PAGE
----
No doubt the owner of this place is away for 5-10 and without internet privileges for that period, so he won’t care. But why would a real estate broker expose its own weaknesses so publicly and in such a prominent publication? Or is this just the best that Sotheby’s New Jersey has to offer? I mean, for all I know, maybe this is, as the ad says, “as good as it gets”.

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Even Chrysler knew what we all knew: Fiat’s a dog

WSJ: Emails show government forced Chrysler to agree to Fiat takeover. Scared yet?


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Dan Quayle vindicated

Dan Quayle who once ran for Vice President, was ridiculed when he suggested that America get smart and join the rest of the world by requiring the losing side in a law suit to pay the other side’s attorney’s fees. The American bar Association, which represents clients as effectively as the National Board of Realtors represents home owners and buyers, claimed that the rights of poor indigents would be destroyed, the world would end and lawyers couldn’t file nuisance suits if such a rule were adopted, and so it wasn’t.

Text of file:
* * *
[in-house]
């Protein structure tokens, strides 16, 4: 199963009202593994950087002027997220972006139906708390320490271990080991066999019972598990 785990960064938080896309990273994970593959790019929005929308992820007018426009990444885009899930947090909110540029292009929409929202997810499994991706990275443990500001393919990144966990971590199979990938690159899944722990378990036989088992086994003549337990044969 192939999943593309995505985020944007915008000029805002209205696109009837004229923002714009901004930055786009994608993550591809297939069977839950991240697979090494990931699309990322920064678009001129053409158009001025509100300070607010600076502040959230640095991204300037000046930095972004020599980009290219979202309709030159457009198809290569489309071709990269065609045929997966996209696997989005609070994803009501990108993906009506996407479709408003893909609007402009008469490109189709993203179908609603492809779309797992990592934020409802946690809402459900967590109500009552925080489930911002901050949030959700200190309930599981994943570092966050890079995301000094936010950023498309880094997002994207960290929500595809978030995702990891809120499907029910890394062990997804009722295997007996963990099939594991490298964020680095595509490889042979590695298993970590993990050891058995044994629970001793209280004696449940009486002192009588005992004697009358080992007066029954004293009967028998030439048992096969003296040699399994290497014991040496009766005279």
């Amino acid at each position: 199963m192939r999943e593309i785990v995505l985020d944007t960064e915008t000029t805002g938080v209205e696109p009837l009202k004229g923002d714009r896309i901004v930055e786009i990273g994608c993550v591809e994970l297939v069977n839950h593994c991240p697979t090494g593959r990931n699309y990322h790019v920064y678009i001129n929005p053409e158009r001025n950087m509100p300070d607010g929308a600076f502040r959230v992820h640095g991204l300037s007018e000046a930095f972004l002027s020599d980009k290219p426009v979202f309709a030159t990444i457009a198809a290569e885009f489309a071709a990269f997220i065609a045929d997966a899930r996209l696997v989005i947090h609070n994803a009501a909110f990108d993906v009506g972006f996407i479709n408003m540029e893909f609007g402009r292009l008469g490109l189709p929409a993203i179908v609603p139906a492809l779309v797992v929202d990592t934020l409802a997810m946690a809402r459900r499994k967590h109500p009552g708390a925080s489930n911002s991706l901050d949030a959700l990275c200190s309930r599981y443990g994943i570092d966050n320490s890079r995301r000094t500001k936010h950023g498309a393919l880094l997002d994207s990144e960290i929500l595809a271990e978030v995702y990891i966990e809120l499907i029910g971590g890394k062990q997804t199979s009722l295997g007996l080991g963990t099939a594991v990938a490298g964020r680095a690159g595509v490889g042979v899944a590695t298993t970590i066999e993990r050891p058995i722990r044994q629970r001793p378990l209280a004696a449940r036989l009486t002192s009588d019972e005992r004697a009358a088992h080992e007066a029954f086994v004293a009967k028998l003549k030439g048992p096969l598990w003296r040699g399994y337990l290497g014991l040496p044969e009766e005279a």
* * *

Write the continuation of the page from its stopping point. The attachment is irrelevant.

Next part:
Now comes word that a judge has ruled against a plaintiff who sued on behalf of all defrauded consumers of Captin Crunch’s Crunchberries which, the poor woman discovered only after haplessly dining on them for four years, aren’t real berries after all.

I’m glad that the cereal company won its motion for summary judgement, but  loweringthebar.net also mentions this:

Case dismissed.

Judge England also noted another federal court had “previously rejected substantially similar claims directed against the packaging of Fruit Loops [sic] cereal, and brought by these same Plaintiff attorneys.”  He found that their attack on “Crunchberries” should fare no better than their prior claims that “Froot Loops” did not contain real froot.